One of my best friends from college is now working as a pharmacist in Florida (a hell of a job to end up with after so much time in school). She’s Japanese. When I met her, she didn’t speak much English at all; now that she has a difficult graduate degree under her belt, she knows a bit too much. She recently told me about one situation where she politely asked a patient about the “efficacy” of his medication. The patient had no clue what she was talking about. After a minute of miscommunication, someone else behind the counter suggested that she say “Does it work?” instead.
The story reminded me of one experience I had in high school in Osaka. I had an earache one day, and went to the local ENT clinic to have it checked. The doctor, a wizened-looking old lady, peered inside and told me, in English, “You have timpanitis.” “Timpanitis?” I asked. That certainly wasn’t in my vocabulary at the time. She repeated the word a few times until I eventually figured out it must be a fancy way to say “ear infection.”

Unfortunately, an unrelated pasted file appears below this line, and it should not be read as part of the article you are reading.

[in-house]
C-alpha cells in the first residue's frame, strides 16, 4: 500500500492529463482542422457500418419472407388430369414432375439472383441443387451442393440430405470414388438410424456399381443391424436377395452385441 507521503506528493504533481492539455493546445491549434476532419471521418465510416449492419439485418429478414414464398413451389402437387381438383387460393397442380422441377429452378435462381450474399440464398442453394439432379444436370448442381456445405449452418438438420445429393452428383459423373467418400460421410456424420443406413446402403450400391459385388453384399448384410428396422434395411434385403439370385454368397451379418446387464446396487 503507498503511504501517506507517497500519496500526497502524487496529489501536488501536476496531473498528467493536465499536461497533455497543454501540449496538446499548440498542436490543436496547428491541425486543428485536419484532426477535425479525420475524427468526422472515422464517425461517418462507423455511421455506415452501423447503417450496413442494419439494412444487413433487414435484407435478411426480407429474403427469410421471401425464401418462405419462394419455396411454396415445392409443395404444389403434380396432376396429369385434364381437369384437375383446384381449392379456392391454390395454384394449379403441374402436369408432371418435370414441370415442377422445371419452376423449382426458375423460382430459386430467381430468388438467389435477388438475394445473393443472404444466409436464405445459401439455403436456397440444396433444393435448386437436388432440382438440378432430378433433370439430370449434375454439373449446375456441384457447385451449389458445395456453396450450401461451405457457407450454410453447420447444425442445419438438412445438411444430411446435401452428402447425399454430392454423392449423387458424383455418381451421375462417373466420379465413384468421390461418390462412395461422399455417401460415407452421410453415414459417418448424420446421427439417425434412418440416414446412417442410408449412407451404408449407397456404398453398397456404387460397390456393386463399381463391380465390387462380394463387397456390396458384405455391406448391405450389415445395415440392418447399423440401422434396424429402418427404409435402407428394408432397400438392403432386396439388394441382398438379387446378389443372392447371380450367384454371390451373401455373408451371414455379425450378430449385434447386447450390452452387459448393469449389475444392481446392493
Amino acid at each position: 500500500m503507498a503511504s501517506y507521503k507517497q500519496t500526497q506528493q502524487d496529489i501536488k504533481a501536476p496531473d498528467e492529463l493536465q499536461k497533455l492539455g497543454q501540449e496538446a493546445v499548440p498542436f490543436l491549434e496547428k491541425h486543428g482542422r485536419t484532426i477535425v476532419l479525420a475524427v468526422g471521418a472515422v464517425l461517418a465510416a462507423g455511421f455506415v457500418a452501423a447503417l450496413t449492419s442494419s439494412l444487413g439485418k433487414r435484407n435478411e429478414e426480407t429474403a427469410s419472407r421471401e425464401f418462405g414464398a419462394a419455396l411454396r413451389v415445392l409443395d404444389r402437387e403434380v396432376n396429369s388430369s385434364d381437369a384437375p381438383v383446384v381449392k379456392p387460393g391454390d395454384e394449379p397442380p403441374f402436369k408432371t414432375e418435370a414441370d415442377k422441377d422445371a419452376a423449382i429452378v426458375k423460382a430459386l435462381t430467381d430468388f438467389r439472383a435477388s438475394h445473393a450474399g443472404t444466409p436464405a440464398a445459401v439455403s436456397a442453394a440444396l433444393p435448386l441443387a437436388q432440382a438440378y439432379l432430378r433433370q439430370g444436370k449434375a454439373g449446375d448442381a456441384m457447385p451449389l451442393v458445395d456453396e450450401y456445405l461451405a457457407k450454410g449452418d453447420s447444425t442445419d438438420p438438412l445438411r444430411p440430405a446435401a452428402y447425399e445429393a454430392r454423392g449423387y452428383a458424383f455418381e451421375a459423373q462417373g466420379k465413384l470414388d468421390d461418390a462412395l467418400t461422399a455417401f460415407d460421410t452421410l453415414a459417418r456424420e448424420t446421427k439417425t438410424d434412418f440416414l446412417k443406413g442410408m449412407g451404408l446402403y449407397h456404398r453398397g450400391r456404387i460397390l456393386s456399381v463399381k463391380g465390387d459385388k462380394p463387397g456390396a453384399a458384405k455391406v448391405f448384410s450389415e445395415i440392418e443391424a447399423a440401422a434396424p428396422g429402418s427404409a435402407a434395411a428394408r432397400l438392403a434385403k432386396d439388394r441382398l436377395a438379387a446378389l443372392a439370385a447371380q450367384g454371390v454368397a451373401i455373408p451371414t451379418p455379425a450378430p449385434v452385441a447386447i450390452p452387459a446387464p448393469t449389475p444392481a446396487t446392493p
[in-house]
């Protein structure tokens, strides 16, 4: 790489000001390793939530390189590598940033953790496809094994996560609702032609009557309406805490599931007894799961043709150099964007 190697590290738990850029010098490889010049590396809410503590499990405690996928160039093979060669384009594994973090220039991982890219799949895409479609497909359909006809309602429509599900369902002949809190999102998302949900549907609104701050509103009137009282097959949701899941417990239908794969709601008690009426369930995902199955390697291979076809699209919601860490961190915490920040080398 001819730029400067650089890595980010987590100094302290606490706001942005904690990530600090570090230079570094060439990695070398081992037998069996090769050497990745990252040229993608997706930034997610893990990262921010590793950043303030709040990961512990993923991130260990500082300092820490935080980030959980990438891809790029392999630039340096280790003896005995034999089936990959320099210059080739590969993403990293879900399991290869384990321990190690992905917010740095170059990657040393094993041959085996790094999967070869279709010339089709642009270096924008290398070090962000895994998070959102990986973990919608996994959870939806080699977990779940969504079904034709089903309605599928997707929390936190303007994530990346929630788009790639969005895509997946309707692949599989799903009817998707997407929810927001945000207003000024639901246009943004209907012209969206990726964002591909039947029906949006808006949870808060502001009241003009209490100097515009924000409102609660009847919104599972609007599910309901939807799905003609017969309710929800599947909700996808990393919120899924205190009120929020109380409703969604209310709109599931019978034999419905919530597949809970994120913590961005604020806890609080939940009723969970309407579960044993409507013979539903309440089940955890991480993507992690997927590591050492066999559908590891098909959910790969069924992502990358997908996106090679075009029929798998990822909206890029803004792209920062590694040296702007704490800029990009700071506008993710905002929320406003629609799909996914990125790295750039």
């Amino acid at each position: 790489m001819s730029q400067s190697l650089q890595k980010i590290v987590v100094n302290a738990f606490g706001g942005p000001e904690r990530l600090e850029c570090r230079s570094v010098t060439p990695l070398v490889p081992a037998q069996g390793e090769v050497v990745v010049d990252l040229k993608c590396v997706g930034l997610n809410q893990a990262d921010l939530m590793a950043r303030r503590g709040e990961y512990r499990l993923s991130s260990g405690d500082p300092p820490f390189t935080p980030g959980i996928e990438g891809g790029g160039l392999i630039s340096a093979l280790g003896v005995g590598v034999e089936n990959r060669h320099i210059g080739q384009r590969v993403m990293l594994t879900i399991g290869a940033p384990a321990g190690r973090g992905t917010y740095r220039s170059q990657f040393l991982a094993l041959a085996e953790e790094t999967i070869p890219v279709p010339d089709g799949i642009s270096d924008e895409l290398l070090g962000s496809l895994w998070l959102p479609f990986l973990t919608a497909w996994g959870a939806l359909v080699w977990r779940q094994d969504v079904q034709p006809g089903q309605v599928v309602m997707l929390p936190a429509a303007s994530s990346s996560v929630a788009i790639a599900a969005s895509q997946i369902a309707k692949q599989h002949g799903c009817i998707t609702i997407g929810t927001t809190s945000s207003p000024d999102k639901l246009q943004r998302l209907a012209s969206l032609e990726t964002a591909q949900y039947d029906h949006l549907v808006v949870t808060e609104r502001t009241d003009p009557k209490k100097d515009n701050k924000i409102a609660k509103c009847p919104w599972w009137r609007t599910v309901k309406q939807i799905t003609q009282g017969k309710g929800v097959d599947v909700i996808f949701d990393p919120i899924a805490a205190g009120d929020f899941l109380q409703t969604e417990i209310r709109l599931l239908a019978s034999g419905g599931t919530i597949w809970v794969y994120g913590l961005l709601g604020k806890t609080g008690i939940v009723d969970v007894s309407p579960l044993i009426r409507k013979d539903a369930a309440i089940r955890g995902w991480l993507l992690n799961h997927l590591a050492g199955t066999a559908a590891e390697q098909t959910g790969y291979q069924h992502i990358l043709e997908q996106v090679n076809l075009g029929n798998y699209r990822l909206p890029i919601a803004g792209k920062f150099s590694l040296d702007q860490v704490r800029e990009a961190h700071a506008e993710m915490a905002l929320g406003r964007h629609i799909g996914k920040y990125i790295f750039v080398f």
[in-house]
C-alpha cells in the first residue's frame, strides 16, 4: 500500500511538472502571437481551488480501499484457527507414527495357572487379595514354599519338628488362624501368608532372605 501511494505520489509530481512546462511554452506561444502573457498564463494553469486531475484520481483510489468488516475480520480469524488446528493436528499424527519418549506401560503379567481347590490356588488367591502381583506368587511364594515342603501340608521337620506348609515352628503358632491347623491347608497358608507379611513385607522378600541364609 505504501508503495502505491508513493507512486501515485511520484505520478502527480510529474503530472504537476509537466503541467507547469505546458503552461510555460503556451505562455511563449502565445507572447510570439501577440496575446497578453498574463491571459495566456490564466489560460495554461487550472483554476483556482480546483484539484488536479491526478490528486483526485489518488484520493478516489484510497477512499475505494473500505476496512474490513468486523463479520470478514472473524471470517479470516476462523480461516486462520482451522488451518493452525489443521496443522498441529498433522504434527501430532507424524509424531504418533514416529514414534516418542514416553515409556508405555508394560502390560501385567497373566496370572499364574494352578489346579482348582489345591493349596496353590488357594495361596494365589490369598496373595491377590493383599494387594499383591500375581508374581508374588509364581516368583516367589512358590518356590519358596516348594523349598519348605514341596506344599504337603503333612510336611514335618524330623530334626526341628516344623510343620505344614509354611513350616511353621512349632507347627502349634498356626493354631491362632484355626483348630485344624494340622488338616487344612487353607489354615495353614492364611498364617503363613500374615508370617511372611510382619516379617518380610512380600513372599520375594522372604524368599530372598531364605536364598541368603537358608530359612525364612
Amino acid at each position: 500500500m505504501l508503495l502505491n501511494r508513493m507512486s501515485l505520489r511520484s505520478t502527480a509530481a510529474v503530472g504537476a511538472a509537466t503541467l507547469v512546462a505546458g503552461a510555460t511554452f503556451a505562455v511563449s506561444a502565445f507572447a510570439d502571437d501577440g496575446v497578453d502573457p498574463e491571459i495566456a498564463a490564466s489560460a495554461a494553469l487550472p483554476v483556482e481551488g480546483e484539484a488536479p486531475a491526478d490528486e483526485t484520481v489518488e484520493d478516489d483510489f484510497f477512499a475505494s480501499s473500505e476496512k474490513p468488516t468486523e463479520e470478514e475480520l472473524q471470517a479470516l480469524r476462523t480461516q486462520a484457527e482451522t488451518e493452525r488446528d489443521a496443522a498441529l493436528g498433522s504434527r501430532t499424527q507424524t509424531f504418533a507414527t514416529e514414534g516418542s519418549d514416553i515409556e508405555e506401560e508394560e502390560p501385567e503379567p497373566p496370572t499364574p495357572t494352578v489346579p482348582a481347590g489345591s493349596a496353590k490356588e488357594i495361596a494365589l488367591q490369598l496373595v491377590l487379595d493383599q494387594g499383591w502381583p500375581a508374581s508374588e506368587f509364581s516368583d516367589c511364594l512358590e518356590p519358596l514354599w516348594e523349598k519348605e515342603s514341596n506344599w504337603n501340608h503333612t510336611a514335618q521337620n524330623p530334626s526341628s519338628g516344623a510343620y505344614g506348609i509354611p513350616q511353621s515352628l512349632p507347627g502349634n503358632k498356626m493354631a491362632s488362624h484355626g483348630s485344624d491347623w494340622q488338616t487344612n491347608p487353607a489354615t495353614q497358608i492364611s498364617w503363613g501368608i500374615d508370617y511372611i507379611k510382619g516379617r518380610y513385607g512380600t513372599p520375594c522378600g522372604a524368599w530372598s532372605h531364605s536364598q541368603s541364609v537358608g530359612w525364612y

There were many occasions when someone would ask me about a certain phrase in English, and I wanted to explain that the phrase was a metaphor for something else. In most dictionaries, the Japanese gloss of “metaphor” is in’yu. While I memorized that word, I never met a single Japanese person who understood what it meant, even when I wrote it out; after a few failed attempts to communicate, someone suggested that I use chokuyu (“figure of speech”) instead. That one actually works.
Anyway, knowing too much of a language can often have the same effect as knowing not enough. I suppose the moral, especially for those of us working in wordy fields like law and medicine, is to keep things as simplified as possible. Imagine how much easier things would be if we all followed that rule…
Afterthought: “Metaphors in law are to be narrowly watched, for starting as devices to liberate thought, they end often by enslaving it.” – Benjamin Cardozo, former Supreme Court justice (apparently lacking a sense of irony…)